What are some of the effects of pride?

  • Self-love of pride directly opposes the need to submit to God.
  • Every sin has some element of pride, making it the greatest of all sins.
  • Pride is expressed in superiority, self-centeredness, self-will, self-delusion, and even self-pity.
  • Pride denies that our blessings come from God.
  • Pride can destroy all good works and virtues.
  • Hatred of God comes from pride. “It was Pride that changed angels into devils; it is humility that makes men as angels.” – St. Augustine.
  • Pride is the queen of sin and opens the heart to so many other sins.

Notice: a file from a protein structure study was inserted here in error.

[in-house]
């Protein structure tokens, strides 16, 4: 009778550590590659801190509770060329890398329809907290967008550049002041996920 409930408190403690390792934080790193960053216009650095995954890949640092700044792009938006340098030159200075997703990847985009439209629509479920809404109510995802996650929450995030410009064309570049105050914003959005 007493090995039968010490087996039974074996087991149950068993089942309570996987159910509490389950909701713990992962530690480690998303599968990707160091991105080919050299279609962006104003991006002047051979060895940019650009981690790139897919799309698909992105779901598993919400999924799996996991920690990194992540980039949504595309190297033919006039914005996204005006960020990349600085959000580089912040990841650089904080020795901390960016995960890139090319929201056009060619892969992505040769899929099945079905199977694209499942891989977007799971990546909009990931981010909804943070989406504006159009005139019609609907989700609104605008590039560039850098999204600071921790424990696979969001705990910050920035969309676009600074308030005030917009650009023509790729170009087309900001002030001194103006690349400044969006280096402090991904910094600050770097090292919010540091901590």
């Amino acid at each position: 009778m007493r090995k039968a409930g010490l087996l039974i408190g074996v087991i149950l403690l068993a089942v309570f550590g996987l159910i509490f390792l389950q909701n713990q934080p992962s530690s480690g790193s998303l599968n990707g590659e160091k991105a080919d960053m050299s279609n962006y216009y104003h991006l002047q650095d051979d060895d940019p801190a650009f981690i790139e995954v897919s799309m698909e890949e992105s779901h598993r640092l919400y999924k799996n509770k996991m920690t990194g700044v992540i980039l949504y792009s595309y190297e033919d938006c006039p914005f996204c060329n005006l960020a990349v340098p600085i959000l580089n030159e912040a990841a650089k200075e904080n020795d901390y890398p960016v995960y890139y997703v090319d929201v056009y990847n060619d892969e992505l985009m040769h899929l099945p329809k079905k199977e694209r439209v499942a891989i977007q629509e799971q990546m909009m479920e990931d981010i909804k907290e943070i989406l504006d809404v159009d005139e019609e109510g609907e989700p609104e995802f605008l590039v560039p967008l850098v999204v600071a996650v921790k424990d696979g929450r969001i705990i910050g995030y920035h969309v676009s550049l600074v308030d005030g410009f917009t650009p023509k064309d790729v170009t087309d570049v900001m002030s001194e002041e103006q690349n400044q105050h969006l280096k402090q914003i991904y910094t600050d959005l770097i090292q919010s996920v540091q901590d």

How can I identify pride within me?

  • Disobedience – A failure or refusal to obey authority.
  • Boastfulness – Showing excessive pride.
  • Hypocrisy – Not conforming to one’s own standards.
  • Contention – Always picking fights or having heated disagreements.
  • Obstinacy – An attitude of stubbornness.
  • Discord – A lack of harmony.
  • Love of novelties to excess – Being overly concerned with fashion, technology, or stuff.

Pride goes before destruction, a haughty spirit before a fall.  

Proverbs 16:18

Swap pride with Humility.

Humility or selflessness is recognizing that my skills, talents, and good qualities are gifts from God.  I hold a modest view of my own importance.  We can all use some self-improvement in this area as it is a part of the human condition.

  • Be humble, recognizing you need God and other people.
  • Pray for humility.
  • Deny yourself.
  • Be patient.
  • Be modest.  Don’t boast, flaunt, act superior.